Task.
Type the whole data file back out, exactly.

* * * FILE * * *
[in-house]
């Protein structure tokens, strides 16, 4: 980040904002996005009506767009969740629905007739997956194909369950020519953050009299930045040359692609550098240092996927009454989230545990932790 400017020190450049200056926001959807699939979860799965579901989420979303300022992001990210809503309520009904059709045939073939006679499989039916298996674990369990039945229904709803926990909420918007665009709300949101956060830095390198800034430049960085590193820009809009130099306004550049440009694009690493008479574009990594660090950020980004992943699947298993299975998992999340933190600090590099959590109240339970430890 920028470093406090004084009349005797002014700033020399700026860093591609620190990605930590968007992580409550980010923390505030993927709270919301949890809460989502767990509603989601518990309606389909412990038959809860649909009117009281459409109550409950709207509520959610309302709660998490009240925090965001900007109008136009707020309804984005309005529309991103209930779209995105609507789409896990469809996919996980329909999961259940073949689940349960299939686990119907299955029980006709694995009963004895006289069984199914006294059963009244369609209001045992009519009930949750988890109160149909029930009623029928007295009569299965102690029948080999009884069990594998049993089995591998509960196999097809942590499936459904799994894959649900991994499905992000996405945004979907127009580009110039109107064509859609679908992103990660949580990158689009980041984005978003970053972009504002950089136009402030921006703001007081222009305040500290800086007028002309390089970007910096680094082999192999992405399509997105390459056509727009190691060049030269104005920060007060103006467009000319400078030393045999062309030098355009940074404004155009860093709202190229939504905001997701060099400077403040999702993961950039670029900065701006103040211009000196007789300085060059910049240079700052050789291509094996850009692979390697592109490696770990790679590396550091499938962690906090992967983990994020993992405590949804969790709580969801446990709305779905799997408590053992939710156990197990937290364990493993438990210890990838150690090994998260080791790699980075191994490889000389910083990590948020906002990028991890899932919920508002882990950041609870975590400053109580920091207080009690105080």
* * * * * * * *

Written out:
[in-house]
């Protein structure tokens, strides 16, 4: 980040904002996005009506767009969740629905007739997956194909369950020519953050009299930045040359692609550098240092996927009454989230545990932790 400017020190450049200056926001959807699939979860799965579901989420979303300022992001990210809503309520009904059709045939073939006679499989039916298996674990369990039945229904709803926990909420918007665009709300949101956060830095390198800034430049960085590193820009809009130099306004550049440009694009690493008479574009990594660090950020980004992943699947298993299975998992999340933190600090590099959590109240339970430890 920028470093406090004084009349005797002014700033020399700026860093591609620190990605930590968007992580409550980010923390505030993927709270919301949890809460989502767990509603989601518990309606389909412990038959809860649909009117009281459409109550409950709207509520959610309302709660998490009240925090965001900007109008136009707020309804984005309005529309991103209930779209995105609507789409896990469809996919996980329909999961259940073949689940349960299939686990119907299955029980006709694995009963004895006289069984199914006294059963009244369609209001045992009519009930949750988890109160149909029930009623029928007295009569299965102690029948080999009884069990594998049993089995591998509960196999097809942590499936459904799994894959649900991994499905992000996405945004979907127009580009110039109107064509859609679908992103990660949580990158689009980041984005978003970053972009504002950089136009402030921006703001007081222009305040500290800086007028002309390089970007910096680094082999192999992405399509997105390459056509727009190691060049030269104005920060007060103006467009000319400078030393045999062309030098355009940074404004155009860093709202190229939504905001997701060099400077403040999702993961950039670029900065701006103040211009000196007789300085060059910049240079700052050789291509094996850009692979390697592109490696770990790679590396550091499938962690906090992967983990994020993992405590949804969790709580969801446990709305779905799997408590053992939710156990197990937290364990493993438990210890990838150690090994998260080791790699980075191994490889000389910083990590948020906002990028991890899932919920508002882990950041609870975590400053109580920091207080009690105080």